With an ever-increasing population, the world faces not only the challenge to build new homes at a high rate – it also needs to be done in a sustainable way. The last years the building industry started to realize that the actual building process has a stronger impact on the environment than previously thought.

Studies show that this process accounts for at least half of a building’s emissions – during its whole lifespan. Building with wood is a way to tackle these issues. Increasing the proportion of wood in construction can facilitate a reduction in the use of other construction materials that require a great deal of energy for their production and entail higher emissions of carbon dioxide.

Compared to other building products, it has huge environmental benefits: it is completely biodegradable, works as an effective insulator and is 100 percent renewable. Wood also absorbs carbon dioxide. One cubic meter of wood absorbs about one ton of carbon dioxide. This is stored in the wood during its whole lifespan, even after becoming a wood product. That’s why it is such a good idea to use wood for large and long-lived projects such as building constructions and bridges.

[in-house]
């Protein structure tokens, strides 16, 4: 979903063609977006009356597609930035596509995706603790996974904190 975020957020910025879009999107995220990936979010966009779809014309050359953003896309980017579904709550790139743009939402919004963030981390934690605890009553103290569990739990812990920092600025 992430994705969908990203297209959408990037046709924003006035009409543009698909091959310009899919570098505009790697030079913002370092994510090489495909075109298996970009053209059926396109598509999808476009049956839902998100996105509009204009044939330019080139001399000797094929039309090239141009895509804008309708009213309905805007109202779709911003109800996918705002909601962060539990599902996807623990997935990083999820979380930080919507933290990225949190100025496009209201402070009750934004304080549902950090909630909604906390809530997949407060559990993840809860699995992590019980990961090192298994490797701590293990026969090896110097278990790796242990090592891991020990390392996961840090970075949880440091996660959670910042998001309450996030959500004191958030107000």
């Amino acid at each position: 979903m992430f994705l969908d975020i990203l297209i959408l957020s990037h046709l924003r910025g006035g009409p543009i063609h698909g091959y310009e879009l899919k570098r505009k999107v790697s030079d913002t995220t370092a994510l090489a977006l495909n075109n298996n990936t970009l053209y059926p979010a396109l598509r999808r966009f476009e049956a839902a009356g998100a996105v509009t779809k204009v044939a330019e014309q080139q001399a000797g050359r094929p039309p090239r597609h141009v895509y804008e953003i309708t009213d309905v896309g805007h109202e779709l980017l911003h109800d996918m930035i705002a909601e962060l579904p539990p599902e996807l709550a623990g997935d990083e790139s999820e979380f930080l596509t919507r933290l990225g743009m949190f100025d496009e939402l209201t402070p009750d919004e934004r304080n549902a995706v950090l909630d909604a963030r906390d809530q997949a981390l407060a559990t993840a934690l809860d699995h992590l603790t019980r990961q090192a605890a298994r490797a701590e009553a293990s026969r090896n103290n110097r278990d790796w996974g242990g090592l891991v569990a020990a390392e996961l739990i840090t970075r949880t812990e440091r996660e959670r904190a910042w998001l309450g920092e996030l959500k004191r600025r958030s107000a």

Growing forests also binds more carbon dioxide than a fully grown forest. This precipitates forest renewal and makes sustainably managed forests a limitless source of raw material. In Sweden, forest management is moving towards methods that enhance natural processes and produce authentic forest structures which are environmentally appropriate, socially beneficial and economically valuable. The Swedish forest industry knows that its future is linked to the protection and expansion of its forests. This, in combination with strong, effective laws, ensures more trees are planted than harvested. Annually 170 000 hectares are planted with some 370 million seedlings.

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